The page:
have indicated that the roots of this
Festival lie deep and go back many
years. When Mr. and Mrs. Kean received the applause of a grateful audience in Victoria almost a hundred
years ago, not even the wildest
dreamers of the day could see a time
when the best artists of eight nations
would meet in this Province to perform before an international audience. All the necessary requirements
for a Festival of the Arts have been
assembled now; the artists have been
signed, the costumes created, and the
scenery has been built; one last all-
important detail needs to be attended
to—the gathering together of the audience. The word "Festival" implies
the assembly of people, thousands of
people, all assembling for the same
enjoyable purpose. It is not enough
to present a brilliant array of performers. In a festival the audience
itself constitutes a performance. A
festival requires a spontaneous display of excitement and celebration
and this can only come from the
audience—the thousands of people
who will come from all parts of this
Province and all parts of this Continent to attend the largest and most
important festival of its kind ever
to be held in North America. All of
us can feel justifiably proud of this
Festival. All of us have played a
small part in bringing it about, and
all of us should undertake to extend
an invitation to friends beyond the
Province to be present when the Vancouver International Festival curtain
rolls up on July 19th.
32 Counting owls in painting by B.C. artist Jack Shadbolt are Pn.sia\nt NAM MacKi.nzi<. (left) and
Pierre Berton, a U.B.C. graduate and now editor of Maclean's Magazine. The painting wo* one of nine
presented to U.B.C. by the Maclean-Hunter Publishing Company which commissioned them for a centennial
edition of Maclean's. Dr. MacKenzie accepted the paintings from Mr. Berton at ceremonies in Brock Hall
and then turned the collection over to the Brock  Hall Art Collection of Canadian  Painting.
Campus News and Views
Representatives of the student body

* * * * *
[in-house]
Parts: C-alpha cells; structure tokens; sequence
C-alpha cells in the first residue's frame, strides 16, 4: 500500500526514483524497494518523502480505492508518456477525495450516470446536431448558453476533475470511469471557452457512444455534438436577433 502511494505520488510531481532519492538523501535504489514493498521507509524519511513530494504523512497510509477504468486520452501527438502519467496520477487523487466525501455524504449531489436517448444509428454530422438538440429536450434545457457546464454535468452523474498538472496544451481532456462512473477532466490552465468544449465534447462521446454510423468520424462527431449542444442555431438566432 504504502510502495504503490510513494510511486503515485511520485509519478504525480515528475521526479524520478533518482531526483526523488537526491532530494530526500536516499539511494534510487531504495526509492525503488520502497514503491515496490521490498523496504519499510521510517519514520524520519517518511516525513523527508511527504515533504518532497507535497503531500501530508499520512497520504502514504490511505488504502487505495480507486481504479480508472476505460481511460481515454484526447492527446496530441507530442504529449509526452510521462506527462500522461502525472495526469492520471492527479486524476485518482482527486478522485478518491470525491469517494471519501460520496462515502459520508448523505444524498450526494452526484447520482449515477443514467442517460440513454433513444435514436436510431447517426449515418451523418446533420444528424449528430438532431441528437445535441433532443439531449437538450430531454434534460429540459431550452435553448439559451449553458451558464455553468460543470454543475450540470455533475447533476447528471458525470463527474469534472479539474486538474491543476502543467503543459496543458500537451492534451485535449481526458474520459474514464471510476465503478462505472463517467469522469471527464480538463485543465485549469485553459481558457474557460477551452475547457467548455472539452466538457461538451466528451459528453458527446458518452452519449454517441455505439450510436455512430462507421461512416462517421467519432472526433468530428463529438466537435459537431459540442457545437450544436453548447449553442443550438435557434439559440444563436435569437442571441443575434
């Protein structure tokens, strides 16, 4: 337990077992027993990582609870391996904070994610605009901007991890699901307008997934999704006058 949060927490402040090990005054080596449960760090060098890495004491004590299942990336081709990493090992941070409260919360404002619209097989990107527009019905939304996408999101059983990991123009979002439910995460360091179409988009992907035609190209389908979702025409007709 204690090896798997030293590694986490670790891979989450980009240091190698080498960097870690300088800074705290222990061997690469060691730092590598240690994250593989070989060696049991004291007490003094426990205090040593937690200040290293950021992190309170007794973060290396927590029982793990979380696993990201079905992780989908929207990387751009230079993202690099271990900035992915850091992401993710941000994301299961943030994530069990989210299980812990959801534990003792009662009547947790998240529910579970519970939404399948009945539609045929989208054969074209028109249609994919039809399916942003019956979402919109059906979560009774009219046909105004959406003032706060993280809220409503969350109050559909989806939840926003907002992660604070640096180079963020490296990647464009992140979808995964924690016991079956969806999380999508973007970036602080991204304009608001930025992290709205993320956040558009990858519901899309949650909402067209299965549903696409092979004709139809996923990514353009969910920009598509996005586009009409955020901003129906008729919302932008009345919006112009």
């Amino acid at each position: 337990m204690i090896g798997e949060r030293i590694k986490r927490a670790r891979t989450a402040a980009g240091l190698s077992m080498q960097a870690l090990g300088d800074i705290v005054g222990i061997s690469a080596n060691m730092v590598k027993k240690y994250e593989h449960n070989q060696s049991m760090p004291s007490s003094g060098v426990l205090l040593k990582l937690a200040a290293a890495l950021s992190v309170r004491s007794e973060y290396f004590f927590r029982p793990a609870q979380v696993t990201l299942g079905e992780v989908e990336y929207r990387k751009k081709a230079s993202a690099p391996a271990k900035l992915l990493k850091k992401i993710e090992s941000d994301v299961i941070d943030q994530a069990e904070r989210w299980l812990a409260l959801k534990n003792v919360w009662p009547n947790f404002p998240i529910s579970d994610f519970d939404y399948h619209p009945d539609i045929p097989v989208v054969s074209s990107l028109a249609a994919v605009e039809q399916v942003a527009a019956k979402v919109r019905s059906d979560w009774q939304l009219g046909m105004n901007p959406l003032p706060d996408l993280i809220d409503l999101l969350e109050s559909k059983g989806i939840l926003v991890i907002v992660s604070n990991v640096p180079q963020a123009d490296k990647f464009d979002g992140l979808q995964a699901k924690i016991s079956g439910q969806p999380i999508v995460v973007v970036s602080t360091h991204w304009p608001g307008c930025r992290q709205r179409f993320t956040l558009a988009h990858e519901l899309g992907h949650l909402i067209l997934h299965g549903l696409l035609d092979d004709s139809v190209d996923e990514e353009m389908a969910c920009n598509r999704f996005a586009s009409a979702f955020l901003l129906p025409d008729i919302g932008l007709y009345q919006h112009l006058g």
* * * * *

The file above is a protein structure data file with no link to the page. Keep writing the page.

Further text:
were in Victoria, May 9, to meet with
members of the Provincial Cabinet in
an effort to obtain increased financial
aid for students in the form of bursaries, scholarships and loans. In their
brief to the Cabinet, the Delegation,
headed by A.M.S. President Chuck
Connaghan, pointed out that during
the summer months only 16 per cent
of the students are able to earn more
than $1200—the amount necessary to
finance a year's study. The average
summer earning for students in B.C.
was $750, or just over half the necessary amount. Further, it was pointed
out that this summer, students are
finding it especially difficult to find
work. Following the meeting, the
delegates expressed confidence that
increased help would be forthcoming.
The U.B.C. brief was one of several
presented to Provincial Governments
in Canada this spring. Early in the
year, the National Federation of Canadian University Students proposed a
national scholarship scheme financed
jointly by the Federal and Provincial
Governments. Since then the students
of a number of Canadian universities
have approached their Provincial Governments.
U.B.C. played host to two important
student conferences this spring. During the first week of May, delegates
from Canada's four western universities met on the Campus for the annual Western Regional Conference of
the National  Federation of Canadian
University students. In March, U.B.C.
welcomed delegates from the nine
member universities of the Evergreen
Conference at discussions covering all
phases of student government and
Open House 1958, held February 28
and March 1, brought more than
60,000 visitors to the Campus. Hundreds of students and faculty members worked together to stage the
two - day affair. The theme was
"U.B.C—A Partner in Your Community's Growth", and displays were
designed to show the University in its
role in the past, present and future of
British Columbia.
A highlight of Open House was the
"Space Modulator" designed by students and faculty of the School of
Architecture and erected on the main
mall. The tower is to remain standing
as a Centennial Year symbol.
A highlight of campus political life
this Spring was the election of the
1958 - 59 Students' Council. Chuck
Connaghan, a 26-year-old Irishman,
is the new President of the Alma
Mater Society. His Vice-President
will be Jairus Mutambikwa, a foreign-
exchange  student  from  Rhodesia.
Two issues, which are becoming almost traditional in Campus affairs,